After many years of debating the appropriate make-up of the Society of American Archivists (SAA), and a preponderance of presidents whose professional experience came in government archives, William D. Overman was SAA president from 1957-58.  Although Overman also had experience as a government archivist, having been archivist at the Ohio State Archaeological and Historical Society, during his tenure as SAA president, he was historian and archivist for the Firestone Tire & Rubber Company.  Understandably, Overman chose to focus his presidential address on the topic of business archives; his August 1958 address that was read at the SAA annual meeting in Salt Lake City was published in the American Archivist in January 1959.

Overman dedicated a substantial portion of his address to explaining why there were so few good existing models of how to handle voluminous 20th century records.  He suggested the European experience lacked a facility for handling masses of records.  He also criticized the so-called “efficiency experts” of the early 20th century in the United States for focusing too much on how to reduce the amount of extant records without considering which records had enduring value.  Instead, these efficiency experts counseled getting rid of existing records and systems and replacing them with less complicated systems, fewer forms, and some standardization (5).

Overman cited the wisdom of the Firestone family in recognizing the value of what we now call institutional memory — “‘History often provides cheaply experience which originally cost dearly'” (5).  This concern provided the impetus in 1937 for hiring Overman and establishing an archives department at Firestone.  Overman pointed to leaders in the archives and library field, such as Oliver W. Holmes and Stanley Pargellis, who shared an understanding of the importance of business records.  Both pointed to the way in which modern wars caused business and government to become intertwined, suggesting it would be impossible to write a thorough history of the United States without access to business records.

But acknowledging the importance of preserving business records does not accomplish it in practice.  While some proposed depositing inactive business records in libraries, Overman cited research that concluded this was inefficient.  Instead, the reigning thought was that records of permanent value should be kept in company archives.  Overman suggested that the archivists in charge of these collections should:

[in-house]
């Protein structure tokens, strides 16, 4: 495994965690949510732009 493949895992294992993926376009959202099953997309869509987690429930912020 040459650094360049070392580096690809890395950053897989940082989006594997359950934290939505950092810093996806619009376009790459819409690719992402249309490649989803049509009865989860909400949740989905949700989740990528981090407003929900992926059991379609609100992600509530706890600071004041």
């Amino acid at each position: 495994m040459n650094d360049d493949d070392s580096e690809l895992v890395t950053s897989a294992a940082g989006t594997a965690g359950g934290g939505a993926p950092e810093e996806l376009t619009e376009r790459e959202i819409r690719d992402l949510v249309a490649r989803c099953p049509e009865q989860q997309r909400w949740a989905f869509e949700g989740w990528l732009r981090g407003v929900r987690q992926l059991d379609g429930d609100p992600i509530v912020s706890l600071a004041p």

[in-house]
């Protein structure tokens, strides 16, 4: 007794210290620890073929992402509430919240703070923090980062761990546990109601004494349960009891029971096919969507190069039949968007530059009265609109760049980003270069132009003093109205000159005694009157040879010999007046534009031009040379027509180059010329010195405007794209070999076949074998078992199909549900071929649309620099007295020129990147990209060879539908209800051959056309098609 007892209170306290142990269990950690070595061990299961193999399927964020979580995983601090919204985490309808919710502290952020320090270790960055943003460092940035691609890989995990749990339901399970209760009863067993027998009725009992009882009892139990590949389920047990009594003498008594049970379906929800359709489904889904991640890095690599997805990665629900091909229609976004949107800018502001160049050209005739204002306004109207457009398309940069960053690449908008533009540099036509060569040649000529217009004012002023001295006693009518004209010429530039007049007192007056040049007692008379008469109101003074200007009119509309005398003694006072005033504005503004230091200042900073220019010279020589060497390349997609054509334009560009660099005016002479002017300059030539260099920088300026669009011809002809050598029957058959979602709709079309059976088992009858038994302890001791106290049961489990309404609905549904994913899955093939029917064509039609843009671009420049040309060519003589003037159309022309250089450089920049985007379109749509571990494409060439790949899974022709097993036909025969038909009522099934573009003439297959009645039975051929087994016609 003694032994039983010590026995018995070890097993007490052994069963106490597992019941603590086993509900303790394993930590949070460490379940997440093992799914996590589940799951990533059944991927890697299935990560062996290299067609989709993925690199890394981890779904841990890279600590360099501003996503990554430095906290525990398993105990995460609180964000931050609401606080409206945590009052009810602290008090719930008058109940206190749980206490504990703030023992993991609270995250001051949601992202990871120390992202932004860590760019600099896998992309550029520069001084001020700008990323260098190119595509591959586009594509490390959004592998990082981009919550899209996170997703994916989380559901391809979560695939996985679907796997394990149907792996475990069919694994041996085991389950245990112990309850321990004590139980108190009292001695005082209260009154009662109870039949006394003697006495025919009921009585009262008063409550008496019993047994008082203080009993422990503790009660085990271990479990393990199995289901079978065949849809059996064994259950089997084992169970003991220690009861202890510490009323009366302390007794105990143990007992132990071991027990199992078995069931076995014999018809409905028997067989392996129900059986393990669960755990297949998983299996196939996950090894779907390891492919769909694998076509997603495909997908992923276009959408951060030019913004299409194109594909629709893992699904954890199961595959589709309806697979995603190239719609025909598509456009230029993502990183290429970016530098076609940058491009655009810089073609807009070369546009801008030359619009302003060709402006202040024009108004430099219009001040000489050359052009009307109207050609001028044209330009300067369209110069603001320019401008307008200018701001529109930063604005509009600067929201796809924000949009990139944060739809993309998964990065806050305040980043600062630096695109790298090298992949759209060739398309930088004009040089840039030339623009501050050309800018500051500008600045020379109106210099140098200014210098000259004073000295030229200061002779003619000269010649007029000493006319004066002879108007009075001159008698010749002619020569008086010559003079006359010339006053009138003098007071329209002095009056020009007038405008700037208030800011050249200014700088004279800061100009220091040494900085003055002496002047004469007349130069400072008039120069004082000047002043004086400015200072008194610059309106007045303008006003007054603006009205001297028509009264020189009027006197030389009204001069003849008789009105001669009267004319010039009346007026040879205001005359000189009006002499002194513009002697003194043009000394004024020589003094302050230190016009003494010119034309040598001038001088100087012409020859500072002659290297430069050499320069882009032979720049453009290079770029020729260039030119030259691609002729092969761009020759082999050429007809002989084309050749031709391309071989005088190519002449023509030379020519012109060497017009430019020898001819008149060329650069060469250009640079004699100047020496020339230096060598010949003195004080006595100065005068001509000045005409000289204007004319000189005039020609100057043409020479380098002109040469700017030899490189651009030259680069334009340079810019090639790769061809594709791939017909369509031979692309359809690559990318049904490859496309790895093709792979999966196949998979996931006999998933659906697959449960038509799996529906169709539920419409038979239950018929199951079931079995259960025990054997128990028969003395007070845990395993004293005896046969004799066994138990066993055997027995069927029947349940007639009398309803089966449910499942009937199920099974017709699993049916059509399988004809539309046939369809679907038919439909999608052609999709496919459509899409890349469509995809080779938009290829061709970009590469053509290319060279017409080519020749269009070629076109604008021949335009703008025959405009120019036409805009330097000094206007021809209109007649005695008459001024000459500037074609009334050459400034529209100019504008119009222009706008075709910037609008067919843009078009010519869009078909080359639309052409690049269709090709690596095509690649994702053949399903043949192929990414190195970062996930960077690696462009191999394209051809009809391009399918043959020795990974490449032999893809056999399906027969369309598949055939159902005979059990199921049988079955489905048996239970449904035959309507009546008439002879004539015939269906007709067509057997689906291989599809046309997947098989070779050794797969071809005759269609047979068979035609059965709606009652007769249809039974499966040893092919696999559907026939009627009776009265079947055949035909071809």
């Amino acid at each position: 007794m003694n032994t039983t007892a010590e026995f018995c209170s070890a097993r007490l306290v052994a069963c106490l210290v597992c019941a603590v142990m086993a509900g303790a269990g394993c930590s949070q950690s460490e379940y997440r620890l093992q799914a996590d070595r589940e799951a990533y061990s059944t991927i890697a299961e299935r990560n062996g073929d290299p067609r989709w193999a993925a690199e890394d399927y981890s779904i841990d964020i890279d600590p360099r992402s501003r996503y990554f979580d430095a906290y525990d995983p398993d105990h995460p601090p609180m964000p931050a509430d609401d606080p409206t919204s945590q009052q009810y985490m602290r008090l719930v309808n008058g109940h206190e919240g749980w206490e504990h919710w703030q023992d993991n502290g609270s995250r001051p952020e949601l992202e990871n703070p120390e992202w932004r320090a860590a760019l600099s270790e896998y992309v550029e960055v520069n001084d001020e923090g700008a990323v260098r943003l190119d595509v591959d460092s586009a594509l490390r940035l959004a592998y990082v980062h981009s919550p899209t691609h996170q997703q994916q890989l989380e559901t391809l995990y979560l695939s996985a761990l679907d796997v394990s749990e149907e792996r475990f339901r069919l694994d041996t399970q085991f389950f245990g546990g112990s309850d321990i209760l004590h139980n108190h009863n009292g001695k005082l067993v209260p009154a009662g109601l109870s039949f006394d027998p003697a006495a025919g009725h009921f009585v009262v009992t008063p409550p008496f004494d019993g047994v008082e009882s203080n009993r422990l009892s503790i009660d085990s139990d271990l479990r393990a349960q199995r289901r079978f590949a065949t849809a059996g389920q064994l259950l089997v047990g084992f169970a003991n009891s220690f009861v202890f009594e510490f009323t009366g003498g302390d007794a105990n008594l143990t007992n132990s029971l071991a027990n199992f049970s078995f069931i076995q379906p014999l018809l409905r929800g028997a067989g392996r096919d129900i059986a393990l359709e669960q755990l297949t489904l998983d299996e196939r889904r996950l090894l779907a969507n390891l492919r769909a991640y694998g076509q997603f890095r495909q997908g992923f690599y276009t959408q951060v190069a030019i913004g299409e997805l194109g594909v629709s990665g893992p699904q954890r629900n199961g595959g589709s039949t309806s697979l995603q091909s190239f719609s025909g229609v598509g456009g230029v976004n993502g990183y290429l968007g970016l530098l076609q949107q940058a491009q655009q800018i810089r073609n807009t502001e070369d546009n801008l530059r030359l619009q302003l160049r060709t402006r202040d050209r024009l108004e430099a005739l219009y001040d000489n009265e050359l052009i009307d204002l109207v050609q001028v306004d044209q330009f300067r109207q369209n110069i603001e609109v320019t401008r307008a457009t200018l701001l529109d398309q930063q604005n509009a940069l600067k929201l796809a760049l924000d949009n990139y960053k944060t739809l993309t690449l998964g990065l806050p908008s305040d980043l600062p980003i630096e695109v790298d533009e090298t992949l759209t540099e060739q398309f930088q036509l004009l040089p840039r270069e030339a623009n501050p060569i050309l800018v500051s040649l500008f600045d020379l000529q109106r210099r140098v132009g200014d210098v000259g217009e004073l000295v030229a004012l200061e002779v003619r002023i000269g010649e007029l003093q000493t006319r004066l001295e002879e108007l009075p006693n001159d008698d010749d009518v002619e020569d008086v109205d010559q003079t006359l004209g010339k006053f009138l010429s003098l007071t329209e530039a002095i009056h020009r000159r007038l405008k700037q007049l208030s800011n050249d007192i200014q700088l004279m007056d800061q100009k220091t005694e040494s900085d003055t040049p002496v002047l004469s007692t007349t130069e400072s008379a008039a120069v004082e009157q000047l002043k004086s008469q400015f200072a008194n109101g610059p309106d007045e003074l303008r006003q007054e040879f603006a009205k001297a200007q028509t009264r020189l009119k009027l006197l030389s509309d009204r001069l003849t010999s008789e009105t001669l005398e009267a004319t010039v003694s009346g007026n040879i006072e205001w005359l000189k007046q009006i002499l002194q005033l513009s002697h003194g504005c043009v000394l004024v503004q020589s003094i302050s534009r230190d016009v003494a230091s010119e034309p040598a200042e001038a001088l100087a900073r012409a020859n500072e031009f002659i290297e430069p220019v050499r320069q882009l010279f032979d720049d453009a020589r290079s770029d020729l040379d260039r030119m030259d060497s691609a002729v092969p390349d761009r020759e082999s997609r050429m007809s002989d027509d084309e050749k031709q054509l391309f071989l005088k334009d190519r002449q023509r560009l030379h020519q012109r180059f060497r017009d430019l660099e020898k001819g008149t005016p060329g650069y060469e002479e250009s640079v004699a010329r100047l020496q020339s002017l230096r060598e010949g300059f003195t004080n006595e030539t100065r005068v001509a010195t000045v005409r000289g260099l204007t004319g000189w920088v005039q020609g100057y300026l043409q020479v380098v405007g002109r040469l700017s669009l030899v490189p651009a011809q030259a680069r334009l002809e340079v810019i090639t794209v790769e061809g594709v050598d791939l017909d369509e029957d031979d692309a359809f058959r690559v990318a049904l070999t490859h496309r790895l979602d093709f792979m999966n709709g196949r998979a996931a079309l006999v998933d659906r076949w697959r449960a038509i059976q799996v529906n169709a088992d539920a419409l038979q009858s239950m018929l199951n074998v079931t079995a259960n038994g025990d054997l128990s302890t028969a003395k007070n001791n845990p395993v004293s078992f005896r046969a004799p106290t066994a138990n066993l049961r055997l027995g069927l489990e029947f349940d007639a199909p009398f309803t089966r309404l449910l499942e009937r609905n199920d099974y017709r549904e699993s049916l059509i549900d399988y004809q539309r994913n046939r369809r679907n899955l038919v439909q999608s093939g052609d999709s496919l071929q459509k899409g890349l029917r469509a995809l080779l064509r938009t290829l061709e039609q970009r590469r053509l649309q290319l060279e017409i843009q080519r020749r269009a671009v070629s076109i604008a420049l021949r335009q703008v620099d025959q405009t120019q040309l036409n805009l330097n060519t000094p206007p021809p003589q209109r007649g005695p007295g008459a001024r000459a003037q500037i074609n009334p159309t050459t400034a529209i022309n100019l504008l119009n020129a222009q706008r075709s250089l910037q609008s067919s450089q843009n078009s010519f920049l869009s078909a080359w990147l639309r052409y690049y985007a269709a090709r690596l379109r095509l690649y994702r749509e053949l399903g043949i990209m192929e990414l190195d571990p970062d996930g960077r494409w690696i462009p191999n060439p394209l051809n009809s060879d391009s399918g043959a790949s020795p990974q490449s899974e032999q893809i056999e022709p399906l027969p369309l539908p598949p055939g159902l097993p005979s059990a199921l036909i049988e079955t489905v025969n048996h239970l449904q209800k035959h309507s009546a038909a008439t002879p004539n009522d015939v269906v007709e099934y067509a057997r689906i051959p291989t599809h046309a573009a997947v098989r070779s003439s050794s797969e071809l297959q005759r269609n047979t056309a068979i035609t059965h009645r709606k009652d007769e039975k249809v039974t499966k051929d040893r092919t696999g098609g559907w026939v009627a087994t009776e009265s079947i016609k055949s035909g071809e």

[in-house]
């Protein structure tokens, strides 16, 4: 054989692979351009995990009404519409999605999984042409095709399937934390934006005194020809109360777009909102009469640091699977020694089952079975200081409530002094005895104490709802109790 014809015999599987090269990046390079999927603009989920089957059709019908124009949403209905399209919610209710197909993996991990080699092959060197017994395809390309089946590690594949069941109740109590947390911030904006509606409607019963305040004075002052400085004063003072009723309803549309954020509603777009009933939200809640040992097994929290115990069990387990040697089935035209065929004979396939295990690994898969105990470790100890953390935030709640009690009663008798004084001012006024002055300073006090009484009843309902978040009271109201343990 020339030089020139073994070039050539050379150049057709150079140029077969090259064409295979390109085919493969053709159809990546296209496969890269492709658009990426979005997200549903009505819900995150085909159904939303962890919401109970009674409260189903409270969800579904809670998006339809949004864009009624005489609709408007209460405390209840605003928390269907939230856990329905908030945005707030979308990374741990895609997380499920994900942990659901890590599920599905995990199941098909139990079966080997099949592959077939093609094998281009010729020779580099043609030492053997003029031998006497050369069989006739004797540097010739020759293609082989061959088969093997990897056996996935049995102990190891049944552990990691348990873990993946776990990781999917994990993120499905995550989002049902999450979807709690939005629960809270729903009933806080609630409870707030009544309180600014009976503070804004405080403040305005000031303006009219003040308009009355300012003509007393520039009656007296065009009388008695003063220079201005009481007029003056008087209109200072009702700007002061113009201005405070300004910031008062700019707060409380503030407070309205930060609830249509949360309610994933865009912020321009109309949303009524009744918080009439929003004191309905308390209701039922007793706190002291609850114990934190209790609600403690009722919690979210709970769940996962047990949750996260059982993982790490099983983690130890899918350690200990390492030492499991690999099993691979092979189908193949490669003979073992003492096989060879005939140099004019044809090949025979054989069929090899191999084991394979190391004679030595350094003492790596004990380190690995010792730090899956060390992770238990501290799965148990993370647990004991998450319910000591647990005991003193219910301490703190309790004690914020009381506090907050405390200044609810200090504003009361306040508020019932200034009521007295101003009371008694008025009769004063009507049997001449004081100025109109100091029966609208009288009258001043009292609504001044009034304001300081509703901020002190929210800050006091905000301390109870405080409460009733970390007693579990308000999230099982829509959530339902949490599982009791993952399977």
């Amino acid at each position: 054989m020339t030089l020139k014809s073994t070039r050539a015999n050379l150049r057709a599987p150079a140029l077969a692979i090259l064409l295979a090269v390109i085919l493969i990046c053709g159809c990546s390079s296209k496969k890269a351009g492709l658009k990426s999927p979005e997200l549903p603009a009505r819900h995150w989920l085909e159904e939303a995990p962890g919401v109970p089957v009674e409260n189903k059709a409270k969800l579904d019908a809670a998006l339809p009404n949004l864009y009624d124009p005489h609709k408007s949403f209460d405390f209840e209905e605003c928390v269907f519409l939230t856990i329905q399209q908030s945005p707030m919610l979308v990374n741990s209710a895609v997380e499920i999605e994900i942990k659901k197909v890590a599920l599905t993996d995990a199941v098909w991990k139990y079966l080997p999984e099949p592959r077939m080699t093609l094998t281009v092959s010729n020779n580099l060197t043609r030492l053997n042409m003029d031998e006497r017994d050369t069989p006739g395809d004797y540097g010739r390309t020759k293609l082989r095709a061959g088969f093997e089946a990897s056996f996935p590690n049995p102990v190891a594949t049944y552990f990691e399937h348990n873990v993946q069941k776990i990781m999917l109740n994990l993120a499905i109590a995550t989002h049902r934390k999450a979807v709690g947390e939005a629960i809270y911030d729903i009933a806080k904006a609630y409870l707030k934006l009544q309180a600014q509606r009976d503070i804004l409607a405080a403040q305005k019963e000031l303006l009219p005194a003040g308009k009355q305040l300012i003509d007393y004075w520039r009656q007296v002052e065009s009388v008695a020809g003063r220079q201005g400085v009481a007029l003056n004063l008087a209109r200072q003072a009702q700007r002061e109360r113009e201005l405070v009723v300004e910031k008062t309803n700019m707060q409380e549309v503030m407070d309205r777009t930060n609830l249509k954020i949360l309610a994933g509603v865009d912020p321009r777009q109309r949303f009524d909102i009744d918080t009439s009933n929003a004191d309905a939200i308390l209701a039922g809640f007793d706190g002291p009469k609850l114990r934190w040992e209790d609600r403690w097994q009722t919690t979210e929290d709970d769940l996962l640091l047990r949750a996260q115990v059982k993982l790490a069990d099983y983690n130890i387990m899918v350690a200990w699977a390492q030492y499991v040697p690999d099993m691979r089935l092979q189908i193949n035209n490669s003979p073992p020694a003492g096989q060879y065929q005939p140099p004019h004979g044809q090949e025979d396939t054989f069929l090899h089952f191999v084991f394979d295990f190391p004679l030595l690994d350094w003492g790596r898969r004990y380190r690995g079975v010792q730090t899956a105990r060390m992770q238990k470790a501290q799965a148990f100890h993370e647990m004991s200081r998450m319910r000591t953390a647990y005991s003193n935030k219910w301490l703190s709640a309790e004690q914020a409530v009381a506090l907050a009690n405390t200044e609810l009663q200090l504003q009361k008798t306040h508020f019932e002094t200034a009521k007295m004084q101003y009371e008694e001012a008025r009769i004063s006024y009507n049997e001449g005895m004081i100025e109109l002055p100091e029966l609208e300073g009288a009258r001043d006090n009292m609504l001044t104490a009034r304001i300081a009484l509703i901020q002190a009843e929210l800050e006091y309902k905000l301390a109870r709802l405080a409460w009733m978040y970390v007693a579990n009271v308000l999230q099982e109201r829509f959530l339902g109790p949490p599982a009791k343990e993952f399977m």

• have academic training in history, political science, economics, and statistics
  • know the collection, both for the purposes of ready reference and daily use
  • understand the administrative and historical values of the records in the collection
  • (with the prior three factors addressed) be able adequately to appraise records of permanent value (8)

However, Overman also acknowledged that most companies of the era were not following this path and instead were following the efficiency expert model of merely reducing the quantity of extant records.  He cited a survey conducted by his staff that found only about half of 55-60 large U.S. companies at that time had archival programs in place, and only 15% employed archivists as well as record managers (7).  Overman laid responsibility for this trend at the feet of record management specialists, who were “primarily concerned with the e of so-called useless records; that is, records that have served their usefulness in the ordinary conduct of business and have satisfied the statutes of limitations or other legal requirements” (9).

In the end, Overman clarified his imagery of the pendulum — he equated the record management specialist with the old efficiency expert, concluding that the focus of records management had swung too far in the direction of disposing of records without consideration of how to preserve records of enduring value.

If you find yourself interested in seeing how these issues regarding business records have progressed since 1958, you can check out the paper I wrote for an Archival Appraisal course.

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